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Mediterranean diet can reduce risk of future heart disease

January 26, 2016

The researchers found that a generally balanced diet higher in unsaturated fats such as those in avocados, olive oil and nuts improves insulin use significantly more than a diet high in carbohydrates, particularly such refined carbs as white bread and pasta. The preferred diet is very similar to the Mediterranean diet, inspired by the foods of southern Italy and Greece and emphasizing healthy fats, fruits and vegetables.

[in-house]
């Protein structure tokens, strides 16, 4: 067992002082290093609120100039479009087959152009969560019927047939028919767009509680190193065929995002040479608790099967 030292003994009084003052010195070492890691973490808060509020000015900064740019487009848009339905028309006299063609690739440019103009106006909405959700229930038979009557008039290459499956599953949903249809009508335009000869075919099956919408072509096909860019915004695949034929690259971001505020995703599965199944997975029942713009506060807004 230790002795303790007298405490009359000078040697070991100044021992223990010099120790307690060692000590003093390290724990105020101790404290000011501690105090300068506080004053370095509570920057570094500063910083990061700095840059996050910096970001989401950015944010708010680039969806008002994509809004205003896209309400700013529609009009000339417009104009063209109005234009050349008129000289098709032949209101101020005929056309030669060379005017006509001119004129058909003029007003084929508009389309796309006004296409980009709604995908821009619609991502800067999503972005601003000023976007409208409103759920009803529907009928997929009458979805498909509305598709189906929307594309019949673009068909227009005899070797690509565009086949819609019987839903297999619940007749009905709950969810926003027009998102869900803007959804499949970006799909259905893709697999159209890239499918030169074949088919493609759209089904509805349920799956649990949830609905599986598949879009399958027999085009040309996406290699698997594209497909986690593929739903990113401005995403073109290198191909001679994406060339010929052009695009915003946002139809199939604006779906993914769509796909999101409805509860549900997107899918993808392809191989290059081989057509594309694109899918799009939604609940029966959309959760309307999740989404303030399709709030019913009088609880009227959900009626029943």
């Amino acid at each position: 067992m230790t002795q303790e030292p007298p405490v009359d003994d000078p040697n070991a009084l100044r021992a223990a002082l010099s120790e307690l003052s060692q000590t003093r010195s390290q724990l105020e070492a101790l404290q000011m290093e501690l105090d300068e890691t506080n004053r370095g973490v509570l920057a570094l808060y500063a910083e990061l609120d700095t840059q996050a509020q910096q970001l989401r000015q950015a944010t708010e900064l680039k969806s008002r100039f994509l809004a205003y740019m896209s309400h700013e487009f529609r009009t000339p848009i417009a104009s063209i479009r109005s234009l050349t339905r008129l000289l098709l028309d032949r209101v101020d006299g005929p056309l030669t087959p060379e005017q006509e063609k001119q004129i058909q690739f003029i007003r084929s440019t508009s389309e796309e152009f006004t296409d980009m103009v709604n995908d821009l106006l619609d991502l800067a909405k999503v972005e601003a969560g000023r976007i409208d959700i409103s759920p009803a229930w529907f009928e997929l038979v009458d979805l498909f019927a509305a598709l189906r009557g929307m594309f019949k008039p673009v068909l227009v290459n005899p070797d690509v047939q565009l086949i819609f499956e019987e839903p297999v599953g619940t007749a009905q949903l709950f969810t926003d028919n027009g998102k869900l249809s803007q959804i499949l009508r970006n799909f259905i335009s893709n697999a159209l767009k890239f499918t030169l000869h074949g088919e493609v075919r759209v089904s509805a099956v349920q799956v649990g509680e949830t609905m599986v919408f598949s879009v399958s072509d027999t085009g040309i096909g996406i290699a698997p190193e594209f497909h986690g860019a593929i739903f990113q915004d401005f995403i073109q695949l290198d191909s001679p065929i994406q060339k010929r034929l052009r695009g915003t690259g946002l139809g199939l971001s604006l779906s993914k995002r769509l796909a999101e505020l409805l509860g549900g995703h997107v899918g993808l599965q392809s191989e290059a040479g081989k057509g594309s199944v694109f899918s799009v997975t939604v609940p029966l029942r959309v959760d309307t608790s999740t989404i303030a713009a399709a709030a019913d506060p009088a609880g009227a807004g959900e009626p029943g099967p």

Each participant in the study was fed each of the three diets for six weeks in a row, with two to four weeks off in between. Blood samples were collected after fasting periods in weeks four and six of each diet, and used to monitor insulin and glucose levels. The study was designed to keep participants at their starting weights. "A lot of studies have looked at how the body becomes better at using insulin when you lose weight," Gadgil says. "We kept the weight stable so we could isolate the effects of the macronutrients. What we found is that you can begin to see a beneficial impact on heart health even before weight loss."

Source: Johns Hopkins